The consequences of the Chicago regime suggest a reexamination of Milton Friedman’s thesis famously espoused in “Capitalism and Freedom.” Capitalism is a necessary condition for liberalism but not a sufficient one. Friedman used the example of fascism to falsify the sufficiency condition of capitalism. But we can now empirically include the Chicago regime as a falsifying example, too. We are now confronted with the possibility that capitalism’s necessity condition is challenged by observable regime falsification(for any given regime Ri). This perhaps serves as a clue that capitalism is not the primary logical condition or proposition in relation to freedom. Instead, our primary condition is really agency. Capitalism, like the State, suffers from an agency problem. A deductive argument that liberalism is a sufficient condition for capitalism relies on an implicit premise concerning capitalism and agency that perhaps is not justified. At the very least, an explicit examination of the relationship between agency and capitalism is in order. In this sense, I would suggest the Friedman Statement:
~C –> ~ L , where C=Capitalism, L=Liberalism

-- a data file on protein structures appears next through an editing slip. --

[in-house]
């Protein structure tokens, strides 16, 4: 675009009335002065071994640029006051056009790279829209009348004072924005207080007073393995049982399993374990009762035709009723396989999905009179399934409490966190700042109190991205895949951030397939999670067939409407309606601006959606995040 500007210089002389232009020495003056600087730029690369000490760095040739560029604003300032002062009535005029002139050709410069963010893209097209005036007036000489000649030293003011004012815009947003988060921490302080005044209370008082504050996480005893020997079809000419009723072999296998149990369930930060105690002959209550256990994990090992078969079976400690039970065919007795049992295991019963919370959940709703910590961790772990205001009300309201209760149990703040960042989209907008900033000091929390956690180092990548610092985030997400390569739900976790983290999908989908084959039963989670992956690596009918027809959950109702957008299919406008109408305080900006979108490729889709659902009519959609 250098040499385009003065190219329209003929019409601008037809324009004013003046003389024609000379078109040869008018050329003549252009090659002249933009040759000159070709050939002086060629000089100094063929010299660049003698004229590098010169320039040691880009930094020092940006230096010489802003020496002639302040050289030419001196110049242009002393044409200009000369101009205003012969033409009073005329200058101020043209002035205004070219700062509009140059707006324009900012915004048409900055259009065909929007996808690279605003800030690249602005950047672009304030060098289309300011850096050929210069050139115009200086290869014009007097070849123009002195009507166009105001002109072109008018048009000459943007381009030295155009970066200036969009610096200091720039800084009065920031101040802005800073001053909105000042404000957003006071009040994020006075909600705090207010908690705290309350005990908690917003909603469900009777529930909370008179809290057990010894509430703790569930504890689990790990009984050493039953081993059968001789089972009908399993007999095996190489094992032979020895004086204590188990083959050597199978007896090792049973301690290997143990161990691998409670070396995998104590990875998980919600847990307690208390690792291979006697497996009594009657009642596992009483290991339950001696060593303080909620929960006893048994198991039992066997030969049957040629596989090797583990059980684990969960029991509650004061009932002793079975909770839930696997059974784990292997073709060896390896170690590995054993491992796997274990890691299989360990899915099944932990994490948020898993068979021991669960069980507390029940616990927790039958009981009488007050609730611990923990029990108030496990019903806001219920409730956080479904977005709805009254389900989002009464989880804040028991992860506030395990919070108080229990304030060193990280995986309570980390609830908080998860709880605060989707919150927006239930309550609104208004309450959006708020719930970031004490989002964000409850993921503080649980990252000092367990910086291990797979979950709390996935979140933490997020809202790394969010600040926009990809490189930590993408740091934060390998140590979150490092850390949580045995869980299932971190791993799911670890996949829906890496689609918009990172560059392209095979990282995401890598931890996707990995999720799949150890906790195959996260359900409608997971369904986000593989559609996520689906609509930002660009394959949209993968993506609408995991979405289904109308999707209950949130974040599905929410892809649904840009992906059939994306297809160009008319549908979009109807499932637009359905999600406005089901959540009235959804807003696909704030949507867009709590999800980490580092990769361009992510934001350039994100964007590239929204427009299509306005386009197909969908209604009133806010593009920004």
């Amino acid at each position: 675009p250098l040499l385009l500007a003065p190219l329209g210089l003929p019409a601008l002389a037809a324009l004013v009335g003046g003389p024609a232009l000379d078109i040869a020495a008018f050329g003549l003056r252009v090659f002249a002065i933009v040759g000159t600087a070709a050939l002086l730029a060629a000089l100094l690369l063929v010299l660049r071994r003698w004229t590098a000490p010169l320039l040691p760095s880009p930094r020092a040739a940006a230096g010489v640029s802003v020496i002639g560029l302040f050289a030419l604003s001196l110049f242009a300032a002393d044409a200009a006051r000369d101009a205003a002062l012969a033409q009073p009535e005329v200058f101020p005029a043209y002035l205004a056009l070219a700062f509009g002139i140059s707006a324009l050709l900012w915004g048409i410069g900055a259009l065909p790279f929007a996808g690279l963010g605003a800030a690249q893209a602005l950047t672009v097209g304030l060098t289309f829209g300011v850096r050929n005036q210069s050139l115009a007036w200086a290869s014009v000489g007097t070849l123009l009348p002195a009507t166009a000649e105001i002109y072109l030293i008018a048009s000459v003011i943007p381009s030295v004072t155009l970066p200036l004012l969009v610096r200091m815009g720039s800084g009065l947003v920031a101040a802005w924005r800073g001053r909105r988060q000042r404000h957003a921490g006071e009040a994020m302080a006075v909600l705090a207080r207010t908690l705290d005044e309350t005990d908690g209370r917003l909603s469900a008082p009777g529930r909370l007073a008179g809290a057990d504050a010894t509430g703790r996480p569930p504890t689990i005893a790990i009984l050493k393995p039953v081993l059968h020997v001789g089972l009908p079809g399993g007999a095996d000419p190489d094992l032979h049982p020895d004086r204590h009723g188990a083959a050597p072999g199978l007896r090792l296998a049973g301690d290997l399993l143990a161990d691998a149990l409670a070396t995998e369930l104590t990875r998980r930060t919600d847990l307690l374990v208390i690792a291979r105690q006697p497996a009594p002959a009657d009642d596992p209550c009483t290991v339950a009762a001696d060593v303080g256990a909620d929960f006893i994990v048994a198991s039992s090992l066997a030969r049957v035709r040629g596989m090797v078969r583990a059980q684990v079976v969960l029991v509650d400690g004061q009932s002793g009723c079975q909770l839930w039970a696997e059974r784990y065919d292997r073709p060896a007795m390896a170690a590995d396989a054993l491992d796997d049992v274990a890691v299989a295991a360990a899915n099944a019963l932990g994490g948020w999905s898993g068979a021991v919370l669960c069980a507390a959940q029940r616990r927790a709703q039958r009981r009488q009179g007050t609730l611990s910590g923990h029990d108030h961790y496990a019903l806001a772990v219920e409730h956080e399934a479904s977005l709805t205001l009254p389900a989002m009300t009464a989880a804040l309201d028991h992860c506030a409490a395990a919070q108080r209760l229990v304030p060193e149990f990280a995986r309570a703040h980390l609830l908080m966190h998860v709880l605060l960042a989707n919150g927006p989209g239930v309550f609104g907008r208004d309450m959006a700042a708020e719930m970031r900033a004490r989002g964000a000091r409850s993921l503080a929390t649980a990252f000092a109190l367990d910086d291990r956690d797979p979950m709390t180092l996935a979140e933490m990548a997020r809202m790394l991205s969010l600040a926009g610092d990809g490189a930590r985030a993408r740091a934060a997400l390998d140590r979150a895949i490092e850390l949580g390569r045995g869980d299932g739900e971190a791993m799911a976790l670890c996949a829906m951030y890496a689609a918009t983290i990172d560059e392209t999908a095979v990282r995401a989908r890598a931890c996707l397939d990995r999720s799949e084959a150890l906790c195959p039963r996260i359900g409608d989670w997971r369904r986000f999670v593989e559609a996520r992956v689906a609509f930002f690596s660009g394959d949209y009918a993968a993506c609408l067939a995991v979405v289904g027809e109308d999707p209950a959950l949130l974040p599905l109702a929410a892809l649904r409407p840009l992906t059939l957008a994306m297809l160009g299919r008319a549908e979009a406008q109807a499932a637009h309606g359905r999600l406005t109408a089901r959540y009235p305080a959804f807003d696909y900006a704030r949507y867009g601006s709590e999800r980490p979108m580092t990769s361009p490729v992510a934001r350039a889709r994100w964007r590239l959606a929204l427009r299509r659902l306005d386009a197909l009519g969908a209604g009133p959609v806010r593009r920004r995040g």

is not really the fundamental statement to prove or falsify. Instead, I would suggest something more along the lines of this sufficiency Statement as the more relevant one:
CM —> Agency, where CM=Capitalism serving moral ends.
Now let us also be specific by what is meant by “Agency.” I would define it, in this context, as means(institutionally speaking) that becomes its own ends. This thus puts it in direct competition with human agency(which we can represent as civil society, market society, etc). This is what is meant by the Statement, the “State is its own Agency.”
This brings us to a John Tomasi’s recent book “Free Market Fairness,” a volume largely intended for an academic/professional audience. Tomasi makes no bones in his objective to have “bleeding heart libertarianism” become the new standard of definition of libertarianism, particularly in the academic community. Libertarianism then is redefined as a bridge between “classical” and “high” liberalism, the bridge itself constructed from the foundation of “Free Market Fairness” as a social justice standard. But in reading through parts of the book–and putting aside all the intricate philosophical composition contained therein–Tomasi’s argument more or less reduces to: (1) an “opportunity society” lies at the heart of political legitimization (2) capitalism/markets serve as the superior means for the “opportunity society.”
Now I suppose one could label Tomasi’s effort as a 2012 version of Friedman’s “Capitalism and Freedom”(published on the 50th anniversary of the latter). However, I think Tomasi’s book may have been more persuasive if it had been published, say, in 1994, at the apex of the Chicago reign. Friedman’s 1962 book presaged the coming era of classical liberal economics. Tomasi’s book, however, comes on the heels of its ruin and presages something quit a bit different.